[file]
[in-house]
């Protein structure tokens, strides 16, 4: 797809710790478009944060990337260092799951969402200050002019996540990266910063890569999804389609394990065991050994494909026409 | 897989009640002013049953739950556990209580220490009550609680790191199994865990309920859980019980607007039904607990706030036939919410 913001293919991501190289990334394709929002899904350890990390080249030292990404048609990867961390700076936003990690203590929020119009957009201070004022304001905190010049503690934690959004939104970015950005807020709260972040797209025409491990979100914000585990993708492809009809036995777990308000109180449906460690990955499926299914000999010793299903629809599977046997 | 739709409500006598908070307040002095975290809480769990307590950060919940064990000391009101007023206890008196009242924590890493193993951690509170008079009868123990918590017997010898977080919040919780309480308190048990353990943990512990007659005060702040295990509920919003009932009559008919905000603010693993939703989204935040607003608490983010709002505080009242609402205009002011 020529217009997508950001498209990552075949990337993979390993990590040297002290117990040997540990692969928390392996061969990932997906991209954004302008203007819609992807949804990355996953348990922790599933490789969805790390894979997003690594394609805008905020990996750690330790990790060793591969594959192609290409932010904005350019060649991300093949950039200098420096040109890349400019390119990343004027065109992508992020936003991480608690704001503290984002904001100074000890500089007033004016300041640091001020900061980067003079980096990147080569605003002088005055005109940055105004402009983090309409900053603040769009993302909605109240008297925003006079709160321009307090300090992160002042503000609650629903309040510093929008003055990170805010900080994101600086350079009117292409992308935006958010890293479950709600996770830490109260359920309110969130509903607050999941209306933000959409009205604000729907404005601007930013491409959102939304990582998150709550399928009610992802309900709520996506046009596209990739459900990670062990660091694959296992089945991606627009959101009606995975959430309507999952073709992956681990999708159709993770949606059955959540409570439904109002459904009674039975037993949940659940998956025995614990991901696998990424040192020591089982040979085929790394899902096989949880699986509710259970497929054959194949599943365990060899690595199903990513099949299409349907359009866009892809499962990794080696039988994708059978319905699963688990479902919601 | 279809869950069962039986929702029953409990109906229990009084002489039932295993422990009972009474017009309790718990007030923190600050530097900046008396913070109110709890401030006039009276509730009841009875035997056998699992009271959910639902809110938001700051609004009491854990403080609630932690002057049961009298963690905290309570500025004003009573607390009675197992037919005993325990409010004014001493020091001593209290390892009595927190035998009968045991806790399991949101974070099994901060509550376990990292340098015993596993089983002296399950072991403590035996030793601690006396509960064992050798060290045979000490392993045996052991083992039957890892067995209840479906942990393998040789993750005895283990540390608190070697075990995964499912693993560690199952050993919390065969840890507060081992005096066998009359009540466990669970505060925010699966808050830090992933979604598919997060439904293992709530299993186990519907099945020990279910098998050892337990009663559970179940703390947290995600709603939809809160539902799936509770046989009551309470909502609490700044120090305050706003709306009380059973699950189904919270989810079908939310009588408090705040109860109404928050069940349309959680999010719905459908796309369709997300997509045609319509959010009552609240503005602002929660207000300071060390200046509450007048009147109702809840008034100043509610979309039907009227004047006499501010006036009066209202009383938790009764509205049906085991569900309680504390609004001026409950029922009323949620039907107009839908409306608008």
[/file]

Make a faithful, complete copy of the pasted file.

[in-house]
């Protein structure tokens, strides 16, 4: 797809710790478009944060990337260092799951969402200050002019996540990266910063890569999804389609394990065991050994494909026409 | 897989009640002013049953739950556990209580220490009550609680790191199994865990309920859980019980607007039904607990706030036939919410 913001293919991501190289990334394709929002899904350890990390080249030292990404048609990867961390700076936003990690203590929020119009957009201070004022304001905190010049503690934690959004939104970015950005807020709260972040797209025409491990979100914000585990993708492809009809036995777990308000109180449906460690990955499926299914000999010793299903629809599977046997 | 739709409500006598908070307040002095975290809480769990307590950060919940064990000391009101007023206890008196009242924590890493193993951690509170008079009868123990918590017997010898977080919040919780309480308190048990353990943990512990007659005060702040295990509920919003009932009559008919905000603010693993939703989204935040607003608490983010709002505080009242609402205009002011 020529217009997508950001498209990552075949990337993979390993990590040297002290117990040997540990692969928390392996061969990932997906991209954004302008203007819609992807949804990355996953348990922790599933490789969805790390894979997003690594394609805008905020990996750690330790990790060793591969594959192609290409932010904005350019060649991300093949950039200098420096040109890349400019390119990343004027065109992508992020936003991480608690704001503290984002904001100074000890500089007033004016300041640091001020900061980067003079980096990147080569605003002088005055005109940055105004402009983090309409900053603040769009993302909605109240008297925003006079709160321009307090300090992160002042503000609650629903309040510093929008003055990170805010900080994101600086350079009117292409992308935006958010890293479950709600996770830490109260359920309110969130509903607050999941209306933000959409009205604000729907404005601007930013491409959102939304990582998150709550399928009610992802309900709520996506046009596209990739459900990670062990660091694959296992089945991606627009959101009606995975959430309507999952073709992956681990999708159709993770949606059955959540409570439904109002459904009674039975037993949940659940998956025995614990991901696998990424040192020591089982040979085929790394899902096989949880699986509710259970497929054959194949599943365990060899690595199903990513099949299409349907359009866009892809499962990794080696039988994708059978319905699963688990479902919601 | 279809869950069962039986929702029953409990109906229990009084002489039932295993422990009972009474017009309790718990007030923190600050530097900046008396913070109110709890401030006039009276509730009841009875035997056998699992009271959910639902809110938001700051609004009491854990403080609630932690002057049961009298963690905290309570500025004003009573607390009675197992037919005993325990409010004014001493020091001593209290390892009595927190035998009968045991806790399991949101974070099994901060509550376990990292340098015993596993089983002296399950072991403590035996030793601690006396509960064992050798060290045979000490392993045996052991083992039957890892067995209840479906942990393998040789993750005895283990540390608190070697075990995964499912693993560690199952050993919390065969840890507060081992005096066998009359009540466990669970505060925010699966808050830090992933979604598919997060439904293992709530299993186990519907099945020990279910098998050892337990009663559970179940703390947290995600709603939809809160539902799936509770046989009551309470909502609490700044120090305050706003709306009380059973699950189904919270989810079908939310009588408090705040109860109404928050069940349309959680999010719905459908796309369709997300997509045609319509959010009552609240503005602002929660207000300071060390200046509450007048009147109702809840008034100043509610979309039907009227004047006499501010006036009066209202009383938790009764509205049906085991569900309680504390609004001026409950029922009323949620039907107009839908409306608008």